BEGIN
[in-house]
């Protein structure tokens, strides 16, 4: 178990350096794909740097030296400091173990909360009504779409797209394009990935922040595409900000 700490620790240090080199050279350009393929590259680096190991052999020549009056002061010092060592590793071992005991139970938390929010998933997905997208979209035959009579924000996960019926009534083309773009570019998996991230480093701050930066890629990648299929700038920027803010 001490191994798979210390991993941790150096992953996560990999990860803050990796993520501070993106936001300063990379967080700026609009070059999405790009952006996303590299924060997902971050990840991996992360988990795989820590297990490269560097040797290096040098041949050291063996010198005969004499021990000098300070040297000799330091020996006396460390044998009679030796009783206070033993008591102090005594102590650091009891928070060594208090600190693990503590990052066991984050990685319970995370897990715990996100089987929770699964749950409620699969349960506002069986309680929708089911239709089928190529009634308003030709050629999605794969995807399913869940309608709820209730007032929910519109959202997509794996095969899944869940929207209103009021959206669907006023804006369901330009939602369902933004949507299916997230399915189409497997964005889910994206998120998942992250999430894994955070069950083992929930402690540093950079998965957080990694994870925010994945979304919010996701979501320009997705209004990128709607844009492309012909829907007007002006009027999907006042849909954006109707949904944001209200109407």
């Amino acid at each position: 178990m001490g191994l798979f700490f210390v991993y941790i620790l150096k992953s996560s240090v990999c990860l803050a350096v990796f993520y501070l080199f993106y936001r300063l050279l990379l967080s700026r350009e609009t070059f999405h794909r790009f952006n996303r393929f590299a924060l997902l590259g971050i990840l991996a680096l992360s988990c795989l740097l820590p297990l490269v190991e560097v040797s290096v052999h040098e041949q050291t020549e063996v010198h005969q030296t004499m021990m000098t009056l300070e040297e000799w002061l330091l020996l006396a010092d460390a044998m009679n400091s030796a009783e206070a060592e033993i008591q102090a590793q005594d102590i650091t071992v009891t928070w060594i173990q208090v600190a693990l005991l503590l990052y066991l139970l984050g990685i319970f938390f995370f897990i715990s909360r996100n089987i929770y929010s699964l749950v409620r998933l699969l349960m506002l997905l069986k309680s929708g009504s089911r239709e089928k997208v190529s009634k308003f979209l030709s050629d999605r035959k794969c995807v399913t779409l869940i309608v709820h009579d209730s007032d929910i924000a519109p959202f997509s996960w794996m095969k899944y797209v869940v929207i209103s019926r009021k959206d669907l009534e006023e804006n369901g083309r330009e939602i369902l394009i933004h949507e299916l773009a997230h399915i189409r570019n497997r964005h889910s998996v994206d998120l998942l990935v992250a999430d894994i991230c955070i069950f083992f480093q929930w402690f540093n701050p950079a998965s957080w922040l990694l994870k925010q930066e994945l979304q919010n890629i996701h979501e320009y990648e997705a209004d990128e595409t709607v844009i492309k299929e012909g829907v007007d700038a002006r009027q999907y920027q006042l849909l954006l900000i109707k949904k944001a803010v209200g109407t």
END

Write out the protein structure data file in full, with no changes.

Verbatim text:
[in-house]
């Protein structure tokens, strides 16, 4: 178990350096794909740097030296400091173990909360009504779409797209394009990935922040595409900000 700490620790240090080199050279350009393929590259680096190991052999020549009056002061010092060592590793071992005991139970938390929010998933997905997208979209035959009579924000996960019926009534083309773009570019998996991230480093701050930066890629990648299929700038920027803010 001490191994798979210390991993941790150096992953996560990999990860803050990796993520501070993106936001300063990379967080700026609009070059999405790009952006996303590299924060997902971050990840991996992360988990795989820590297990490269560097040797290096040098041949050291063996010198005969004499021990000098300070040297000799330091020996006396460390044998009679030796009783206070033993008591102090005594102590650091009891928070060594208090600190693990503590990052066991984050990685319970995370897990715990996100089987929770699964749950409620699969349960506002069986309680929708089911239709089928190529009634308003030709050629999605794969995807399913869940309608709820209730007032929910519109959202997509794996095969899944869940929207209103009021959206669907006023804006369901330009939602369902933004949507299916997230399915189409497997964005889910994206998120998942992250999430894994955070069950083992929930402690540093950079998965957080990694994870925010994945979304919010996701979501320009997705209004990128709607844009492309012909829907007007002006009027999907006042849909954006109707949904944001209200109407």
């Amino acid at each position: 178990m001490g191994l798979f700490f210390v991993y941790i620790l150096k992953s996560s240090v990999c990860l803050a350096v990796f993520y501070l080199f993106y936001r300063l050279l990379l967080s700026r350009e609009t070059f999405h794909r790009f952006n996303r393929f590299a924060l997902l590259g971050i990840l991996a680096l992360s988990c795989l740097l820590p297990l490269v190991e560097v040797s290096v052999h040098e041949q050291t020549e063996v010198h005969q030296t004499m021990m000098t009056l300070e040297e000799w002061l330091l020996l006396a010092d460390a044998m009679n400091s030796a009783e206070a060592e033993i008591q102090a590793q005594d102590i650091t071992v009891t928070w060594i173990q208090v600190a693990l005991l503590l990052y066991l139970l984050g990685i319970f938390f995370f897990i715990s909360r996100n089987i929770y929010s699964l749950v409620r998933l699969l349960m506002l997905l069986k309680s929708g009504s089911r239709e089928k997208v190529s009634k308003f979209l030709s050629d999605r035959k794969c995807v399913t779409l869940i309608v709820h009579d209730s007032d929910i924000a519109p959202f997509s996960w794996m095969k899944y797209v869940v929207i209103s019926r009021k959206d669907l009534e006023e804006n369901g083309r330009e939602i369902l394009i933004h949507e299916l773009a997230h399915i189409r570019n497997r964005h889910s998996v994206d998120l998942l990935v992250a999430d894994i991230c955070i069950f083992f480093q929930w402690f540093n701050p950079a998965s957080w922040l990694l994870k925010q930066e994945l979304q919010n890629i996701h979501e320009y990648e997705a209004d990128e595409t709607v844009i492309k299929e012909g829907v007007d700038a002006r009027q999907y920027q006042l849909l954006l900000i109707k949904k944001a803010v209200g109407t």